In 1928, Mabel Choate, doyenne of the Berkshire landscape, decided that the casino designed by famous architect Stanford White, located in the heart of Stockbridge, was an eyesore, since it had fallen into neglect and abandonment. A team of horses was hired to move the building to its current location on Main Street, and the home of the Berkshire Theatre Festival was born. Situated on 5 acres, the property now houses the theatre festival, and its onsite barn, the Unicorn Theatre, is celebrating 10 years of emerging and alternative theater.
Now settling into her 12th season at Berkshire, nine of them as executive director, Kate Maguire said, while the Unicorn as dedicated to emerging ideas and emerging talents, the two stages have come to be mixed in their focus.
The festival is one of the oldest performing arts venues in the United States and the single oldest in Berkshire County.
The summer brings the arts to life in the Berkshires, and the theatre festival is one of the best examples of the life being breathed there. This year the calendar is an eclectic mix of theater. From Tennessee Williams' "Night of the Iguana" to Wendy Wasserstein's "Heidi Chronicles" and the current production of "Amadeus" on the main stage, to the Unicorn's productions of the revival of Terrence McNally's "Where Has Tommy Flowers Gone?" to the world premiere of "The Pilgrim Papers," this season has something for everyone.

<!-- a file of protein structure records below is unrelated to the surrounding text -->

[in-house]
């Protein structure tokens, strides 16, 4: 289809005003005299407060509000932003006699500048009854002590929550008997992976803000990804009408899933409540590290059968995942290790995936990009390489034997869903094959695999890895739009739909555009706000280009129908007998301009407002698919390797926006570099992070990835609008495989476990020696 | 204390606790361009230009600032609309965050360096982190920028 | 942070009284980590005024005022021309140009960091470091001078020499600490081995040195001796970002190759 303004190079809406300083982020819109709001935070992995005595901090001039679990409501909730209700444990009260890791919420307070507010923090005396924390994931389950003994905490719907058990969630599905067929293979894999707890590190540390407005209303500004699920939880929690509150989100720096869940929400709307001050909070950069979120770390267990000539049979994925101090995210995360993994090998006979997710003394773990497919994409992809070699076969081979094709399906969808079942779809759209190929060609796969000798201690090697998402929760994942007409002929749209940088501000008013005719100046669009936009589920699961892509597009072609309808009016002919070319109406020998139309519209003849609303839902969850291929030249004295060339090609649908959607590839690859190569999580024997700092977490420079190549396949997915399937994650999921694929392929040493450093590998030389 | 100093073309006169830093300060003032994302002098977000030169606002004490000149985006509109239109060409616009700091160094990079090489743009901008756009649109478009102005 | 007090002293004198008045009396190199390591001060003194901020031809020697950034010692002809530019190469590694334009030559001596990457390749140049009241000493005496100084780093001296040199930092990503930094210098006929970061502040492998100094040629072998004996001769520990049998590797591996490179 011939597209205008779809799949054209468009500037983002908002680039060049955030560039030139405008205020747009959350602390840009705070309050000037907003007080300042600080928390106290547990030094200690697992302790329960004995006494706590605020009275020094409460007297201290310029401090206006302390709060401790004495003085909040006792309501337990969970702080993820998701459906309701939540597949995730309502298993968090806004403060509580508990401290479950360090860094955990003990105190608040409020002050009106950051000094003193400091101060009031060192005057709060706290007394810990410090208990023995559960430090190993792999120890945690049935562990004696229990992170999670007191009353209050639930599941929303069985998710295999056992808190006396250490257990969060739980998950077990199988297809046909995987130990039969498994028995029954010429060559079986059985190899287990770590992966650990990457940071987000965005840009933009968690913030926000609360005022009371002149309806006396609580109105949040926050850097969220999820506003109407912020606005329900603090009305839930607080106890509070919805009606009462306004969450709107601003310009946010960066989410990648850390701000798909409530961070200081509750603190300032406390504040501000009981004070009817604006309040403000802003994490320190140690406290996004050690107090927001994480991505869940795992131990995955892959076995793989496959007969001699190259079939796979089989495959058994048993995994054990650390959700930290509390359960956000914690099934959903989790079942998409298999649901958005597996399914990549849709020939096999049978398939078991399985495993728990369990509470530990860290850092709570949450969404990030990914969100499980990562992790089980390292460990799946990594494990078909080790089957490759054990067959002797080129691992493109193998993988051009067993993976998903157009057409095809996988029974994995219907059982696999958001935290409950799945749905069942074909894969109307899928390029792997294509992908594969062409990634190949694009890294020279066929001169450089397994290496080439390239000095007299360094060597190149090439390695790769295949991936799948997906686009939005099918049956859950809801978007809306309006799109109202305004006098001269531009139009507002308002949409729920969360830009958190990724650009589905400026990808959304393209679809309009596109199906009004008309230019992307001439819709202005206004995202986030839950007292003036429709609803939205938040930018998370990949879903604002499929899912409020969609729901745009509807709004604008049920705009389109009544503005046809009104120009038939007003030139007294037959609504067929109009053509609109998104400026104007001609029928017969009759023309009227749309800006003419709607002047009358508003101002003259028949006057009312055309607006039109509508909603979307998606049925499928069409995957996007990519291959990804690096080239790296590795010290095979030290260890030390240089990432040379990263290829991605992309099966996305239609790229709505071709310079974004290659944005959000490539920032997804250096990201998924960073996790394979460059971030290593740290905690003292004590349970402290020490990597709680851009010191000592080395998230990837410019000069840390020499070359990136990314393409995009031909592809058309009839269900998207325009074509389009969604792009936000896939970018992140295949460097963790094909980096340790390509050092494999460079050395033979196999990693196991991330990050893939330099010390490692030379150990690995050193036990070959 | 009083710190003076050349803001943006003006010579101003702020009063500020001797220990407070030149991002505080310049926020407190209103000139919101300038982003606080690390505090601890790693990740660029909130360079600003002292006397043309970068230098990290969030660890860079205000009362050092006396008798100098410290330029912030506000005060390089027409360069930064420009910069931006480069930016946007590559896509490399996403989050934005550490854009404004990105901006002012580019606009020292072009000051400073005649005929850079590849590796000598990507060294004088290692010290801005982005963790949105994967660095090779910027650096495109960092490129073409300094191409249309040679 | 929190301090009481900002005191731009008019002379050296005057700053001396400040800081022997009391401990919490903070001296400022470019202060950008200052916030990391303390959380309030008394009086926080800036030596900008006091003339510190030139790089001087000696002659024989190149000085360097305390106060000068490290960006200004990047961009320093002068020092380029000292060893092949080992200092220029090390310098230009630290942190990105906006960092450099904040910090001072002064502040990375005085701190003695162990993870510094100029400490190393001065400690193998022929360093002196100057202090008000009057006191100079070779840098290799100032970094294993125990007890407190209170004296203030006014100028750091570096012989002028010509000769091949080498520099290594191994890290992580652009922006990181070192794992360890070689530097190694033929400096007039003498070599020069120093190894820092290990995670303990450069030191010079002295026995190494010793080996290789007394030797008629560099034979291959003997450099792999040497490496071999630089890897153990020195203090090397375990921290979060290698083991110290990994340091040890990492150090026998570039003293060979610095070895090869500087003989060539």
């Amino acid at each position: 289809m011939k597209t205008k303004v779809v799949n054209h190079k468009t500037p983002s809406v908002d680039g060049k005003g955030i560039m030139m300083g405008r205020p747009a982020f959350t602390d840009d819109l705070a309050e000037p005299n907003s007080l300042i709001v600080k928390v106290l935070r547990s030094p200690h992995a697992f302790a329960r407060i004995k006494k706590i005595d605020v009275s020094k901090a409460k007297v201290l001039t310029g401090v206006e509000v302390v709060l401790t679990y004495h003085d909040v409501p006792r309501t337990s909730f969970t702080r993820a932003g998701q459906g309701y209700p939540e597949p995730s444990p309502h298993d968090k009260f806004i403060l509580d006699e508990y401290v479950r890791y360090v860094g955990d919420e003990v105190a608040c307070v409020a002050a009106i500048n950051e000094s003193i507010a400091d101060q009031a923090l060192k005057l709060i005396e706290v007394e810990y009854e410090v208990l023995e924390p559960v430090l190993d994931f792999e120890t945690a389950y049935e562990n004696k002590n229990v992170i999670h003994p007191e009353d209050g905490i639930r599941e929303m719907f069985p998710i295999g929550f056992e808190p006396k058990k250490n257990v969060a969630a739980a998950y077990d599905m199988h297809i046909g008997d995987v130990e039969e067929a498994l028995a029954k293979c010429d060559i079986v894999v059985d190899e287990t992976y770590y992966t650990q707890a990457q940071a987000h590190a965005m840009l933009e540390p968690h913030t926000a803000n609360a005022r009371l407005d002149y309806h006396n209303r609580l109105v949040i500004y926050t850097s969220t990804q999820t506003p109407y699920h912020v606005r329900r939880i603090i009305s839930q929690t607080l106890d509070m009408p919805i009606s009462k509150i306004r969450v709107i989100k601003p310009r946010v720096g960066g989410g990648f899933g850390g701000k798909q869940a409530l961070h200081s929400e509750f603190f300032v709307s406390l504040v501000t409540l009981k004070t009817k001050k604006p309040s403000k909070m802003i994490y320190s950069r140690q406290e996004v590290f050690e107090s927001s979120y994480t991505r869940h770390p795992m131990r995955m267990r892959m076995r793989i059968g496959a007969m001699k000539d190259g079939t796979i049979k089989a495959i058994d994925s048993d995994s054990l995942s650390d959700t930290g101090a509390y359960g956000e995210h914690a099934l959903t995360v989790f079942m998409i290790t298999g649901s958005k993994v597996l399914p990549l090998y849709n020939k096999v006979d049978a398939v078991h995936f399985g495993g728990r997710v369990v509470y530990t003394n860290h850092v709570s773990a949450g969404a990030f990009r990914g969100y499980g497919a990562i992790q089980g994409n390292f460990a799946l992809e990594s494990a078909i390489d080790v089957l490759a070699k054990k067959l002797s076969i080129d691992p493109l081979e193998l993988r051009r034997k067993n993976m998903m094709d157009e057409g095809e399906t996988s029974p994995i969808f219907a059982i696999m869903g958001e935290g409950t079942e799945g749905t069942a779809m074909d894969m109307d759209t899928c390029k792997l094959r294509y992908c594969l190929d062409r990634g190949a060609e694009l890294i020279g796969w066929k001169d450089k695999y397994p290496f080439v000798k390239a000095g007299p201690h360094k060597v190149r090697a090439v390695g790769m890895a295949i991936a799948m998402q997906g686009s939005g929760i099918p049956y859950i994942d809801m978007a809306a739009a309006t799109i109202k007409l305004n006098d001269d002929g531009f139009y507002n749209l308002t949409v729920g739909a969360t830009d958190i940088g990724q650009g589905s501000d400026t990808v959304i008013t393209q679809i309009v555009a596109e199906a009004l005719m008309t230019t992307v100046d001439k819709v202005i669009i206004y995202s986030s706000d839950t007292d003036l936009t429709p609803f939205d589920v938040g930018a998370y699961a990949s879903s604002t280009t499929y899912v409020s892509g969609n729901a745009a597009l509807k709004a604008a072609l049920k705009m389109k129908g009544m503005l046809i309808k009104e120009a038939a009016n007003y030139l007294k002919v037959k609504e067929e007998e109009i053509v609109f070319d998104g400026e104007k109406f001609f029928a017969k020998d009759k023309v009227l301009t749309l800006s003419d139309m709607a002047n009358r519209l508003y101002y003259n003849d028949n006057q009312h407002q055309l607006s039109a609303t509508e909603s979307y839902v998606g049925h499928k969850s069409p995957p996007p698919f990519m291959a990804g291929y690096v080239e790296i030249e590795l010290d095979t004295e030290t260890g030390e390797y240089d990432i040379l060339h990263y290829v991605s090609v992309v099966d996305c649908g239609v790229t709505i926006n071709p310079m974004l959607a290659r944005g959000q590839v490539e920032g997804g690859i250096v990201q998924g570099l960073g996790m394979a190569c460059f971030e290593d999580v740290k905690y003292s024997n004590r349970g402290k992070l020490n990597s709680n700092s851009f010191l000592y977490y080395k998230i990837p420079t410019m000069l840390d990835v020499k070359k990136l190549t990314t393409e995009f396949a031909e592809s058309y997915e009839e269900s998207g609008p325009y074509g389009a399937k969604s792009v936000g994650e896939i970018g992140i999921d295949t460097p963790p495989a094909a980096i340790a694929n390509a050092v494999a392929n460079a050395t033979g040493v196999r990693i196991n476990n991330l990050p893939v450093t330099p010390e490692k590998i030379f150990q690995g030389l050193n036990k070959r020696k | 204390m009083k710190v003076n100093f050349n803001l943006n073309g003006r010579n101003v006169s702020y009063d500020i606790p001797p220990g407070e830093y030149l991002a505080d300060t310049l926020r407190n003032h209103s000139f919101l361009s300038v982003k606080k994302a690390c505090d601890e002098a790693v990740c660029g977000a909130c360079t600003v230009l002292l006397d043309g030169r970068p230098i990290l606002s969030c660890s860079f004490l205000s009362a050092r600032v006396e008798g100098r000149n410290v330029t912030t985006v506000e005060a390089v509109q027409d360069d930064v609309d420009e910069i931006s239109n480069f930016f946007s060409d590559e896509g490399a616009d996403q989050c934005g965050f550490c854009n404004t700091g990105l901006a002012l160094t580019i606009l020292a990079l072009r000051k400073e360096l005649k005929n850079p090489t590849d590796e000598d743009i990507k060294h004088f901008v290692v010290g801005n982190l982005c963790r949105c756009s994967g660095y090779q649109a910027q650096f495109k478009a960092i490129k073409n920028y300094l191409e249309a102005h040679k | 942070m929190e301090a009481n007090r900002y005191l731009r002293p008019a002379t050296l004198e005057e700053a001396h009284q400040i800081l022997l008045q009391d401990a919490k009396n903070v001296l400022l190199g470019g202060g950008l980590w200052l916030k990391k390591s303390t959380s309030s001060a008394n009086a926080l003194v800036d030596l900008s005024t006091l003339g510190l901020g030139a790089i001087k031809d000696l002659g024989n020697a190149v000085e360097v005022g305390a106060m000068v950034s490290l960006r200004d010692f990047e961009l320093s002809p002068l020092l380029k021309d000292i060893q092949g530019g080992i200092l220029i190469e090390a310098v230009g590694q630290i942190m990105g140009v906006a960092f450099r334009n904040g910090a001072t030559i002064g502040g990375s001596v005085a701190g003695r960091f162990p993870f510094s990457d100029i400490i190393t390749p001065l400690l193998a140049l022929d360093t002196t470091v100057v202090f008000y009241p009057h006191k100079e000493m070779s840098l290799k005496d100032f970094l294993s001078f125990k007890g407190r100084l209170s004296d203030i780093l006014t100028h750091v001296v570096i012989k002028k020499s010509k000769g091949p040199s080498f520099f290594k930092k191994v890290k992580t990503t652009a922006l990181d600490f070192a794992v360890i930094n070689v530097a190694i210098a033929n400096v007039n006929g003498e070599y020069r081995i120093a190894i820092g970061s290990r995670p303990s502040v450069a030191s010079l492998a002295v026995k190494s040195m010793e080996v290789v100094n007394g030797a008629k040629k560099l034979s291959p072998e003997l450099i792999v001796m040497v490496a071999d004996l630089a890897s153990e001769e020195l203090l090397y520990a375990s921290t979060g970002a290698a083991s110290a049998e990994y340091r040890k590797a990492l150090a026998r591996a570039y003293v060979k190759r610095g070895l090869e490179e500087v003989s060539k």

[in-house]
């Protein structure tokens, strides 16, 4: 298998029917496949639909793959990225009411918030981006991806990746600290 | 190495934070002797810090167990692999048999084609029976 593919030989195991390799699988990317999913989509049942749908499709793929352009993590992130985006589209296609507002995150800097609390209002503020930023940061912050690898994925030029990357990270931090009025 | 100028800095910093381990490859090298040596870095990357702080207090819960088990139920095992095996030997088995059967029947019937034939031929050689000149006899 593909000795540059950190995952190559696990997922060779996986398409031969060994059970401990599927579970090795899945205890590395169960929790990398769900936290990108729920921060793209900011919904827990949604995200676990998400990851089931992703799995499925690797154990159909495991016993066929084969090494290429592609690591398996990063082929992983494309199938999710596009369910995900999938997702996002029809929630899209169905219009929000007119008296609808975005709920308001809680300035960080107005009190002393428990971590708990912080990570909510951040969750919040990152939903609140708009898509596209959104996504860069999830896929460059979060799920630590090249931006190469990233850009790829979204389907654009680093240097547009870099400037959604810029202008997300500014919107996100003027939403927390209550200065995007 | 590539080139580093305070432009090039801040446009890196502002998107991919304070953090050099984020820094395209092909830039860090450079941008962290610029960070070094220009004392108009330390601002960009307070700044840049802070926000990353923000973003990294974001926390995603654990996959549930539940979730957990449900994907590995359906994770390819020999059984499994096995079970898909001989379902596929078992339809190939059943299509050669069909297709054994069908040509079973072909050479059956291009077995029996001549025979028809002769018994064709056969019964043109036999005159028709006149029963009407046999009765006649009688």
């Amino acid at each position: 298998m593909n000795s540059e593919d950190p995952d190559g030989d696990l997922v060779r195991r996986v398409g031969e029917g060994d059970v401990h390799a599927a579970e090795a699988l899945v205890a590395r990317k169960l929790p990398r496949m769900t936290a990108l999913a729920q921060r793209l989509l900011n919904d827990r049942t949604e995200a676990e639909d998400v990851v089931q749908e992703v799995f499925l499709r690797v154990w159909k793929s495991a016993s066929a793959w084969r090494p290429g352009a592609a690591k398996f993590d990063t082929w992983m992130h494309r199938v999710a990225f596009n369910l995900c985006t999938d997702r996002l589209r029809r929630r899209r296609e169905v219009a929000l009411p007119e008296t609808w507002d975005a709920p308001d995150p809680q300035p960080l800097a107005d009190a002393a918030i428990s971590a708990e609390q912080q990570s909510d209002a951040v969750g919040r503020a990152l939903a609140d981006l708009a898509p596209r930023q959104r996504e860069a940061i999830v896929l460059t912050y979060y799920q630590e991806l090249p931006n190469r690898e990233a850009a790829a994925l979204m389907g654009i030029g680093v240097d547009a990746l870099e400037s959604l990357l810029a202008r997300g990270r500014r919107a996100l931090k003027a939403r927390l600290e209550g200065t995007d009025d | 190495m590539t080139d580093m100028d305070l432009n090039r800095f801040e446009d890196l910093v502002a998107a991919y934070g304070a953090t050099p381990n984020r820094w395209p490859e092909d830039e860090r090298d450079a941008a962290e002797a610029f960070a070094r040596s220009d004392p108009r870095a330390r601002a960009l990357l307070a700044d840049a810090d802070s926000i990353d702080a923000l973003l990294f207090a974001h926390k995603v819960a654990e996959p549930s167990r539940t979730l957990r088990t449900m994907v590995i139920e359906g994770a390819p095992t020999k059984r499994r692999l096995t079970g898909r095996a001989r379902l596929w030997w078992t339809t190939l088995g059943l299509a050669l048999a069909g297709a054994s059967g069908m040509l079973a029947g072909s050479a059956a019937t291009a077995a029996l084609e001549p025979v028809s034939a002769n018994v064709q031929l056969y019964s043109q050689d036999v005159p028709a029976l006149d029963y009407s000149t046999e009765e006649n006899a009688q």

According to Maguire, the theater has "a good team on the main stage; a core group of actors, directors and designers all returning to work with BTF."
Over the years, the complexion of the theater-going audience has changed in the Berkshires, from the day-trippers to a larger concentration of second-home owners, most of whom have chosen the Berkshires expressly for the culture the area has to offer. As a result, Maguire said, the populace has allowed, and in fact demanded, a more sophisticated retinue in terms of the arts.